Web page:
#PasstheFlame - Bank of America and Special Olympics
There are 200 million people in the world with intellectual disabilities (ID) — roughly 3% of the global population making it the world’s largest disability group and one of the most marginalized populations on the planet. Special Olympics exists to help individuals with ID break down barriers through the power of sports — and create a stronger, more inclusive world.
The 2015 Special Olympics World Summer Games in Los Angeles presented an opportunity for long-term corporate partner Bank of America to take their 30-year partnership with Special Olympics to a new level. With a goal to create a global movement for inclusion and respect among employees, the company created a unique employee engagement program.
Together, the partners staged the first-ever Unified Relay Across America (URAA), where torch bearers and volunteers – including employees – helped walk, run and wheel the Flame of Hope torch across the United States to start the World Games.
The employee engagement program reinforced the company’s diversity and inclusion efforts globally and identified employees (including many intellectually disabled Support Services team members) as internal ambassadors to help organically drive the campaign and provide the emotion that fueled the program’s success.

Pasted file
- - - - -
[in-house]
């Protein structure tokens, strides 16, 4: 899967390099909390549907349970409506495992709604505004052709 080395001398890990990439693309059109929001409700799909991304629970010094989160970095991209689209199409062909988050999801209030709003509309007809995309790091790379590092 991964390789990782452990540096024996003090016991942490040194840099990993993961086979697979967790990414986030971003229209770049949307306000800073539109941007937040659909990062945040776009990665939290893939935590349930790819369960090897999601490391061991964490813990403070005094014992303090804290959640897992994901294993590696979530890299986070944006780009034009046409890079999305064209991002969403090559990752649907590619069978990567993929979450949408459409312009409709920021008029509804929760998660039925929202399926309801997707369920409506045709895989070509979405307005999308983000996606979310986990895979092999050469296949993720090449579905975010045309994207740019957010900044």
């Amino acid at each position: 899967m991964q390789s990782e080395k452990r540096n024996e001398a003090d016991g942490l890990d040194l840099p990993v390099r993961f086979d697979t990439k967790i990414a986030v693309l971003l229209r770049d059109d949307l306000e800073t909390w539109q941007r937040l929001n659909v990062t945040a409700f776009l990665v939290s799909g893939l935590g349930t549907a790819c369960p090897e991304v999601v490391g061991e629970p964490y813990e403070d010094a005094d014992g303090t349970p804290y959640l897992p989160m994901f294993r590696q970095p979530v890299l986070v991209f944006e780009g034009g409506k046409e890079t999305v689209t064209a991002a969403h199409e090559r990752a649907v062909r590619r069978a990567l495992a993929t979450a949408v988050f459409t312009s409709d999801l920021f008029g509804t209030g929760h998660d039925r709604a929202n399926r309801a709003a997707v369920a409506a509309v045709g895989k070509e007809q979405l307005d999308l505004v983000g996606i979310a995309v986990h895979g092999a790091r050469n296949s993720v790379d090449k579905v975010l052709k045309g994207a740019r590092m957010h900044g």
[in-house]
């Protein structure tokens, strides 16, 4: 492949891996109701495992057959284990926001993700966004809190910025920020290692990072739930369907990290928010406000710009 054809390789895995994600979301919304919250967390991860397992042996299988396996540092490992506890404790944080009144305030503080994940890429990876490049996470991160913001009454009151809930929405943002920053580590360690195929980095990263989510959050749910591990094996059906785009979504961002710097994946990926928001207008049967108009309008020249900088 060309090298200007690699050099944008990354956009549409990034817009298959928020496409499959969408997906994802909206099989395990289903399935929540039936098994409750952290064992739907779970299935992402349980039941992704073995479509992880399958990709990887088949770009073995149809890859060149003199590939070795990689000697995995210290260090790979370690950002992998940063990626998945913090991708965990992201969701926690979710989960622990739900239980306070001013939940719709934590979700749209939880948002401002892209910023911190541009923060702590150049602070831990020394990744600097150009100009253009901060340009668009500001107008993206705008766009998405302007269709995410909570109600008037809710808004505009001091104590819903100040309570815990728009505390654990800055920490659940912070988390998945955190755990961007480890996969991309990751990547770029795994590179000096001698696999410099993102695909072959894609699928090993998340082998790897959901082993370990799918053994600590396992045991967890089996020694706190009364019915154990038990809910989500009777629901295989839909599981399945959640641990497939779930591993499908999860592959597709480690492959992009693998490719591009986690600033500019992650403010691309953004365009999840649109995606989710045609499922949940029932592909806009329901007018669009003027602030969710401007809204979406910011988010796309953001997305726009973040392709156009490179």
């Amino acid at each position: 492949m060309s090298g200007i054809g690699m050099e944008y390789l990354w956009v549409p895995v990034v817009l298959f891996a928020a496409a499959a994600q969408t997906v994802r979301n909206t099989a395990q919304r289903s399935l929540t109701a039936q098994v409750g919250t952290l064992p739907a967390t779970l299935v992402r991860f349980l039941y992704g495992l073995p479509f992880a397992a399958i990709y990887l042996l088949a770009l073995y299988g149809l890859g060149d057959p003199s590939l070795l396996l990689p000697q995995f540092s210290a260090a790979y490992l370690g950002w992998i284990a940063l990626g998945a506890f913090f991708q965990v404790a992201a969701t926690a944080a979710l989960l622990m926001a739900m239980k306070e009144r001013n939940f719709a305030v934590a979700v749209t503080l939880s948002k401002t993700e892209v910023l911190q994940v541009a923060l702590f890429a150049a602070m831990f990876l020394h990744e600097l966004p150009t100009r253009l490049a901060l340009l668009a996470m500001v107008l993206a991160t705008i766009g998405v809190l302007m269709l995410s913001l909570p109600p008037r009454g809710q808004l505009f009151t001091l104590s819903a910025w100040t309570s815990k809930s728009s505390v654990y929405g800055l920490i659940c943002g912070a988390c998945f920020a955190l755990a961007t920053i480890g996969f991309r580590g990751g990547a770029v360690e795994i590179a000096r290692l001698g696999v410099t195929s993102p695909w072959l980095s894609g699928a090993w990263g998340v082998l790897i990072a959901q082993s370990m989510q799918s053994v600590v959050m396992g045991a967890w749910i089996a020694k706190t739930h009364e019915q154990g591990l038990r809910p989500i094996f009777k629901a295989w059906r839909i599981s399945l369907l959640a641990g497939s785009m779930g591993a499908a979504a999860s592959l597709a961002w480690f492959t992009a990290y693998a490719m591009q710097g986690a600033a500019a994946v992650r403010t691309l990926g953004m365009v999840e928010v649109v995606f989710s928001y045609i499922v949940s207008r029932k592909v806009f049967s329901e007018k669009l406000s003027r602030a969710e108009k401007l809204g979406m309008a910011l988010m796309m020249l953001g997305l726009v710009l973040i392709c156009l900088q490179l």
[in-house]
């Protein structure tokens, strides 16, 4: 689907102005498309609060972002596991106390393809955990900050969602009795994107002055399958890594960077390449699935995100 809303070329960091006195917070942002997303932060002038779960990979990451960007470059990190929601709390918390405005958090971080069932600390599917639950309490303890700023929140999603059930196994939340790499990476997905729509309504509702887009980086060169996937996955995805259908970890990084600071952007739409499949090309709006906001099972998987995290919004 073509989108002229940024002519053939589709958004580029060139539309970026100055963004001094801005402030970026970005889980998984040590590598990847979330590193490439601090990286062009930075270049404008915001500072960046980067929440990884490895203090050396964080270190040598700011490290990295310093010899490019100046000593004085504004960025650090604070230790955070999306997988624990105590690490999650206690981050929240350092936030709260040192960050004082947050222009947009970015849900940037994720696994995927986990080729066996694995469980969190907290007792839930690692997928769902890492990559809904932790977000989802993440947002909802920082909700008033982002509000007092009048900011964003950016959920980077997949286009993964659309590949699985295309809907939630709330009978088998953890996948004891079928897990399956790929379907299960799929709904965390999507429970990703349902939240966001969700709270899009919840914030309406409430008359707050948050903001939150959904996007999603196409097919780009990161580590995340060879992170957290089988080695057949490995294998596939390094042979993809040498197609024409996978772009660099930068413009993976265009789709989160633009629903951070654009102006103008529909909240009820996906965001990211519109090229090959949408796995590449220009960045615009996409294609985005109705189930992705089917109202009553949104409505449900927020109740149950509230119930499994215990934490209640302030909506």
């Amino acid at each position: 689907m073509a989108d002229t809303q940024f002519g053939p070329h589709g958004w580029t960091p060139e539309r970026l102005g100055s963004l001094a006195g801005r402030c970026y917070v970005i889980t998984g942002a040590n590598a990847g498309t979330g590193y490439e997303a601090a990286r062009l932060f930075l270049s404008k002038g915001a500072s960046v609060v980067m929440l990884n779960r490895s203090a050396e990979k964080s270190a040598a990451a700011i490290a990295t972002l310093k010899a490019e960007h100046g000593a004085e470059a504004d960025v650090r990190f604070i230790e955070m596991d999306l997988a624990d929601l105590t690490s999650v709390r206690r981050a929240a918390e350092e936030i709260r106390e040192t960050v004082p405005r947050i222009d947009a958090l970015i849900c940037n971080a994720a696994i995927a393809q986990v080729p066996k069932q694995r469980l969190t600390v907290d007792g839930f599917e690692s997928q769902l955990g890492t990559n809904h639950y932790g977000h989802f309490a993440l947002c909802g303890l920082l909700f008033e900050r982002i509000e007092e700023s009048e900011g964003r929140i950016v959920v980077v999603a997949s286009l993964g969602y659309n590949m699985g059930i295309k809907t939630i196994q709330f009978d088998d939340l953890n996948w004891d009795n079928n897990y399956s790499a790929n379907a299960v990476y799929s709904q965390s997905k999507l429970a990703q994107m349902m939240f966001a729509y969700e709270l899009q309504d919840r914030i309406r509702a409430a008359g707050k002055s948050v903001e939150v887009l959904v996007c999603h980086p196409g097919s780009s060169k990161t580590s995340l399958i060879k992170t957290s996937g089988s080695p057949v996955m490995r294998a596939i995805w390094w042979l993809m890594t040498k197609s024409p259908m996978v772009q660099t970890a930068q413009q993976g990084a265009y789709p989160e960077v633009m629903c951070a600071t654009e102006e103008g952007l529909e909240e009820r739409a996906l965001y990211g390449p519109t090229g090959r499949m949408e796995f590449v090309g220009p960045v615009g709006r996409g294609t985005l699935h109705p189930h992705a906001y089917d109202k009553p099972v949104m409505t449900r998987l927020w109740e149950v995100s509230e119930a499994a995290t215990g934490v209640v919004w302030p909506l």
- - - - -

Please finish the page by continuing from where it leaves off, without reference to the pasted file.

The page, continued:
Corporate leaders were engaged early and often so they could understand the rationale for the Special Olympics programming and how it tied to company strategy. “VIP-level activities” were created for execs featuring Special
Olympics leaders, Special Olympics athletes and golf clinics, where
senior leaders were paired with Special Olympics athletes during leader meetings.
All 215,000 employees were “touched” by Special Olympics using a variety of channels, events and volunteer opportunities including 80 local torch relay celebrations, intranet and video coverage of the relay featuring intellectually disabled employees as reporters. A daily blog authored by other employees with intellectual disabilities covered the World Games.
One Support Services employee was selected as a member of the U.S. bowling team competing in the World Games. Colleagues around the globe sent personal messages to him and he was recognized by the CEO during a company’s global town hall.
Special Olympics was also woven into other existing programs, including a wellness challenge, Global Service Month
and Employee Giving Campaign.
Nearly 4,500 employees in the United States, Asia Pacific and Europe, the Middle East and Asia (EMEA) gave their
time to Special Olympics, logging more than 32,000 volunteer hours with special activations created for employees
outside the U.S.